419 Scam: International Monetary Fund and FBI Have Your Money

Another advance fee scam is making the rounds on the Internet

  Beware of International Monetary Fund scams
An interesting 419 scam has been making the rounds in the past weeks. It claims that the International Monetary Fund (IMF) “in conjunction” with the Federal Bureau of Investigation (FBI) are about to give recipients of the email the sum of $10 million (8 million EUR).

An interesting 419 scam has been making the rounds in the past weeks. It claims that the International Monetary Fund (IMF) “in conjunction” with the Federal Bureau of Investigation (FBI) are about to give recipients of the email the sum of $10 million (8 million EUR).

Part of the email reads something like this:

“The International Monetary Fund (IMF) in conjunction with the Federal Bureau of Investigation (FBI) and some other relevant Investigations Agencies in the United states of America, Australia, UAE,Europe etc, have recently been informed through our Global intelligence monitoring network that you presently have a transaction going in Africa which was fully endorsed in your favor accordingly.”

“It might interest you to know that we have taken out time in screening through this project as stipulated on our protocol of operation and have finally confirmed that your contract payment of Ten Million Seven Hundred Thousand United States Of America Dollars ($10.700.000.00) is 100% genuine and hitch free.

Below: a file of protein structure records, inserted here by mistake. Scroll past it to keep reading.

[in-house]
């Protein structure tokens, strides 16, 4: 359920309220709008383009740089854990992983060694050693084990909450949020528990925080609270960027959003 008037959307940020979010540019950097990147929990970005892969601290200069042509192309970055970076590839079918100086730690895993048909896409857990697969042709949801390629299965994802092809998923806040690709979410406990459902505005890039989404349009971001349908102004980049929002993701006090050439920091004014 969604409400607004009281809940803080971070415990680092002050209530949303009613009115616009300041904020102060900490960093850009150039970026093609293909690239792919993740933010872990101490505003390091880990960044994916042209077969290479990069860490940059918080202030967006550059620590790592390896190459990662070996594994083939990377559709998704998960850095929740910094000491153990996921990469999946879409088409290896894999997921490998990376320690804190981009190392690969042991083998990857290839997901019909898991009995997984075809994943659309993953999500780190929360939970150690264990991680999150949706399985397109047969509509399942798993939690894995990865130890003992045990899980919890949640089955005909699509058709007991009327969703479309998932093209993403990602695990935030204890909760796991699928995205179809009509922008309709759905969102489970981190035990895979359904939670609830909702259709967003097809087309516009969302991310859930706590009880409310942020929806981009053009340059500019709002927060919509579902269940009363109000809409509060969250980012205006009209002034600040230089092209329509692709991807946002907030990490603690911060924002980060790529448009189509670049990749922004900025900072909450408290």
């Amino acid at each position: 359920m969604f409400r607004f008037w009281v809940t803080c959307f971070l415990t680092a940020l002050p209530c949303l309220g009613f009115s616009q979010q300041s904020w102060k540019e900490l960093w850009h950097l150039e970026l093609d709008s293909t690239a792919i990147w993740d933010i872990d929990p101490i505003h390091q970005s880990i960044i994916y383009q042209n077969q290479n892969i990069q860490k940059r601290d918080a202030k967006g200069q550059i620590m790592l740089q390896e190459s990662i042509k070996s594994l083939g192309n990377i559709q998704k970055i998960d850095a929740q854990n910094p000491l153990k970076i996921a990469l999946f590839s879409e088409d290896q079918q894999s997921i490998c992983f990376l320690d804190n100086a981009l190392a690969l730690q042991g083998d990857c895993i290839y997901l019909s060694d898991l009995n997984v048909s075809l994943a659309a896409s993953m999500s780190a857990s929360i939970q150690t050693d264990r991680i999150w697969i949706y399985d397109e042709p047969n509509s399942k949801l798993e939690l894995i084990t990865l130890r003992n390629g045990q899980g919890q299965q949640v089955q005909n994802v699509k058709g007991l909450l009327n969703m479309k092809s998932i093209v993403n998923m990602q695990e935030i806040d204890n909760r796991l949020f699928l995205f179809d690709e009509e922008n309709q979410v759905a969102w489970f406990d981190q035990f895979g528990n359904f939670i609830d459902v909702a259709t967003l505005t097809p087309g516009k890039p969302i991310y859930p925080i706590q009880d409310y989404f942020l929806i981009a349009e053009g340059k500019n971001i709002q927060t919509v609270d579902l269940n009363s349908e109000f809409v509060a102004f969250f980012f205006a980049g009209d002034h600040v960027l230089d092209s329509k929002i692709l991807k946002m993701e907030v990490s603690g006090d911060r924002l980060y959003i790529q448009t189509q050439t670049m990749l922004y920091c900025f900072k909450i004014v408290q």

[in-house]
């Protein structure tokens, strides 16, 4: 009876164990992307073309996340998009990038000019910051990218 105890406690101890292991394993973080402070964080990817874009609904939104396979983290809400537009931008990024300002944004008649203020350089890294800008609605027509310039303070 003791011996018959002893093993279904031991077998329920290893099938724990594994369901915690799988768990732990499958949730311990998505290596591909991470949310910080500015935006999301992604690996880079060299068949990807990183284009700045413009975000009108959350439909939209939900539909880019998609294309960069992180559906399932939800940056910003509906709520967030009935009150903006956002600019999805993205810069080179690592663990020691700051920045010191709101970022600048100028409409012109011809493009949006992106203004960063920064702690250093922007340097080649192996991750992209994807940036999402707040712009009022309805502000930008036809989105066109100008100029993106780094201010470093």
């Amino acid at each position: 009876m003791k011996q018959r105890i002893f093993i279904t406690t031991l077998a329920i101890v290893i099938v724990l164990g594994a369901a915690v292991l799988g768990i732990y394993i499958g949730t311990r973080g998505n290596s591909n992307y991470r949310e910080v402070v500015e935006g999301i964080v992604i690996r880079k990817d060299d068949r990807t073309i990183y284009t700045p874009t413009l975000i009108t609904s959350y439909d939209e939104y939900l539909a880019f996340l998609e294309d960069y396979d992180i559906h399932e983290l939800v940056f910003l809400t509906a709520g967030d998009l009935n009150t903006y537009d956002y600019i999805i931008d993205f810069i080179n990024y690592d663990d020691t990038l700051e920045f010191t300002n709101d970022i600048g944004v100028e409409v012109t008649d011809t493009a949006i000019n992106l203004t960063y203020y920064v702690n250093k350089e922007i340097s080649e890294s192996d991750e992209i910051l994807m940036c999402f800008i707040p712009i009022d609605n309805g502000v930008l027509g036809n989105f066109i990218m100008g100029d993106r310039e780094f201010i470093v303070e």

“Meanwhile the bank director made us to know that one Mr. Joseph Croft has contact them for the payment of the fund to him as the rightful beneficiary to the fund.”

The potential victim is asked to confirm that he/she did not authorize one Mr. Joseph Croft to receive the money on their behalf.

Users must allegedly contact the Royal Bank of Benin to claim the money. They have to provide a code and some personal details, including name, home address, phone number, occupation, age and marital status.

By the looks of it, this is most likely an advance fee scam in which the crooks ask the victim to send them a certain amount of money that’s presumably needed to complete the transaction.

Internauts are advised never to respond to such emails. Fraudsters are leveraging the names of high-profile agencies in order to make everything more convincing, but in reality, none of the aforementioned organizations would ever be involved in such money transfer operations.

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